Back in 1994 when I had a Major Depressive Crisis and had to take disability leave from my teaching job, I learned a lot about stigma. I learned it when, after 3 months on disability leave, I returned to work. Work didn’t want me any more, but they couldn’t fire me for having been ill. They COULD reduce my classes to such a point that I could barely keep body and soul together. The boss made sure I was not given any responsibility — I had formerly been the coordinator of the writing program, no more. I’d designed courses in listening, no more. I’d run the computer lab/writing center — no more. When a temporary boss came in to run a summer program and wanted me to be co-coordinator, no. Not Martha. The day I returned to work? That was something. I walked in the door of the classroom building to go to my first class. My colleagues backed against the wall, truly, literally, and one of them said, “Lazarus has returned.”
Just writing that this morning I feel a shred of the fury I felt that morning. I imagined myself as a super-Shaolin warrior, kicking and disabling all of them as I flew down the hall. Instead, I just held up my head, smiled and said, “Hi! It’s good to be back.” It wasn’t good to be back, and I found other work within the next two years. I ended up a contract university lecturer making four times what any of them did. It was as close as I could get to fancy Shaolin kicks.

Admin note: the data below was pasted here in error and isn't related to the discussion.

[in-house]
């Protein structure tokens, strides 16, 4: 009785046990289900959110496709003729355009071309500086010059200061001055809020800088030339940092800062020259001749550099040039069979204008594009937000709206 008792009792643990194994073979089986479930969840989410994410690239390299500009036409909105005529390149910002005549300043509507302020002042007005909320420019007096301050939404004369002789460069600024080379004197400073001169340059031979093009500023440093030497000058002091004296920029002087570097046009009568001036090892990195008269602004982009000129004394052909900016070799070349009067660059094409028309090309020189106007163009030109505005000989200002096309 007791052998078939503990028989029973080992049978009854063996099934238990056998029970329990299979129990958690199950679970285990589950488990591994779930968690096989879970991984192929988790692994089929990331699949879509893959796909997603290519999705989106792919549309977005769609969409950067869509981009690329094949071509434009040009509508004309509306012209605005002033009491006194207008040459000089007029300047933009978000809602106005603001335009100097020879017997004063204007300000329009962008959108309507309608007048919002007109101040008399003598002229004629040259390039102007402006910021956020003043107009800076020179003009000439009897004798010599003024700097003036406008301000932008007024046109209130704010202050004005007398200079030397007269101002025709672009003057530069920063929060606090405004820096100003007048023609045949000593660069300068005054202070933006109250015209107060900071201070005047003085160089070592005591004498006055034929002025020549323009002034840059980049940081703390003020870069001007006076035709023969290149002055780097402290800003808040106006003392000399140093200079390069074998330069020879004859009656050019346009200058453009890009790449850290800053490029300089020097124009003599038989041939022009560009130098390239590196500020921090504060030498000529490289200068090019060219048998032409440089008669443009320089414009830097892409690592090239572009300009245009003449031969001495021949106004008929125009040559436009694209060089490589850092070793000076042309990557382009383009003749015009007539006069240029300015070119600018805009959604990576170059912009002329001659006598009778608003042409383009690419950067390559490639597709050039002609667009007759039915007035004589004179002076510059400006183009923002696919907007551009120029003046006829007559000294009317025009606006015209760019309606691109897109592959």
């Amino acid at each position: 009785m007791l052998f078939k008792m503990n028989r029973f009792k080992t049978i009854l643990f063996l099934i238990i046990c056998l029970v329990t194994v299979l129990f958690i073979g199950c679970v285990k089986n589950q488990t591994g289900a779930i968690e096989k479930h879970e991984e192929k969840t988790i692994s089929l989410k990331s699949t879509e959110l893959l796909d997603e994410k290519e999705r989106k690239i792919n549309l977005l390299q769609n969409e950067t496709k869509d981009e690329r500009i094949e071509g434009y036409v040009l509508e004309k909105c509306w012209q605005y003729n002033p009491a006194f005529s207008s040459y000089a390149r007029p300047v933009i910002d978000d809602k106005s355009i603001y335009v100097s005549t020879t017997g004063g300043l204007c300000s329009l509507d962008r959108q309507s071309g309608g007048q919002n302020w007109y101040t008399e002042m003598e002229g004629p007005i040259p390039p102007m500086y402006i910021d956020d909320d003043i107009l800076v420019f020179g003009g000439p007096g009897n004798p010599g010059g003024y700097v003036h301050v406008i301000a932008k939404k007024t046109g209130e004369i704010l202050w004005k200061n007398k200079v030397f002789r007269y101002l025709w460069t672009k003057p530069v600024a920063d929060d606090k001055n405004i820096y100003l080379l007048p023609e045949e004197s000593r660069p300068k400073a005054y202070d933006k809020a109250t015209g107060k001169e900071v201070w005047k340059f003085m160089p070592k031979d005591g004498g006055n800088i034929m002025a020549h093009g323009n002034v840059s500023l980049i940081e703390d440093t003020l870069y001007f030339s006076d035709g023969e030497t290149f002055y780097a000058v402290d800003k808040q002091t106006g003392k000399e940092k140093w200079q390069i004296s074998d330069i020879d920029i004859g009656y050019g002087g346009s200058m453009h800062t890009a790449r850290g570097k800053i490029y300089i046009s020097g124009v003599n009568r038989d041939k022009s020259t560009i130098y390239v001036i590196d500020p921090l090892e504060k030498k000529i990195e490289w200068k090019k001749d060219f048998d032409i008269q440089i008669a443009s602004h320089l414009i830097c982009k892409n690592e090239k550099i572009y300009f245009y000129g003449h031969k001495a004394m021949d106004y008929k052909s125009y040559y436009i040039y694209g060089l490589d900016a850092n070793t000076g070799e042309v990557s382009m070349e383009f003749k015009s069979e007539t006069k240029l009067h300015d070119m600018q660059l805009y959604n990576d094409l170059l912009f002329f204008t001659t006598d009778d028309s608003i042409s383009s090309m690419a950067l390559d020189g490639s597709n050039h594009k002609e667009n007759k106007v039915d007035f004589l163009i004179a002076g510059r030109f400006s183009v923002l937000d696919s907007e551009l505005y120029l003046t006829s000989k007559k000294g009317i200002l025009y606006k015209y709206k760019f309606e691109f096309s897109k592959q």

Disease, insanity, infirmity of any kind is rightfully stigmatized by a species when the basic objective of all life is survival and procreation. I see it all the time in my jaunts into the natural world. Coots may lay a dozen eggs but end up with one or two chicks and they are “pro-active” in diminishing the number of children (as many birds are…) I have no idea how coots “feel” about that, but it horrifies us, what amounts to a kind of post hoc abortion. I’ve done a little research on this and it seems the jury is still out on why. Some say the parents nurture the most likely survivors and let the weaker ones die. Some say that Coots will lay eggs in a pre-existing nest and the OWNERS of that nest will kill the young that don’t belong to them and they do this by LOOKING at the chicks and keeping those which resemble them and letting the others starve. Well, I’ve looked at hundreds of coots by now and they are not all that different looking from each other. I’d have to know more about coot eye sight to weigh in on this one. BUT I think most of the choices made by animals are based on survival so would the mechanism for coot infanticide drive in that direction?
The other day I was out with Bear, walking slowly because I was still contending with the effects of the booster shot. I stopped to watch the Coots. They are smart little birds in their way. Just then, a large Harris Hawk swooped low over the pond, looking for lunch. I watched the Coots who, unlike the ducks, didn’t take to the air to evade the hawk, or send up a racket like cranes or geese. This morning I learned that the Harris Hawk doesn’t prey on them particularly. They worry about ospreys and eagles. How do they KNOW? The coots swam around like nothing was going on. It’s not like they don’t react to predators, but they seem to know The more I learned about them, the more convinced I was that they have made an art out of survival. And, they are not like the other birds.
I’ve cut my species a huge break by not breeding. 😉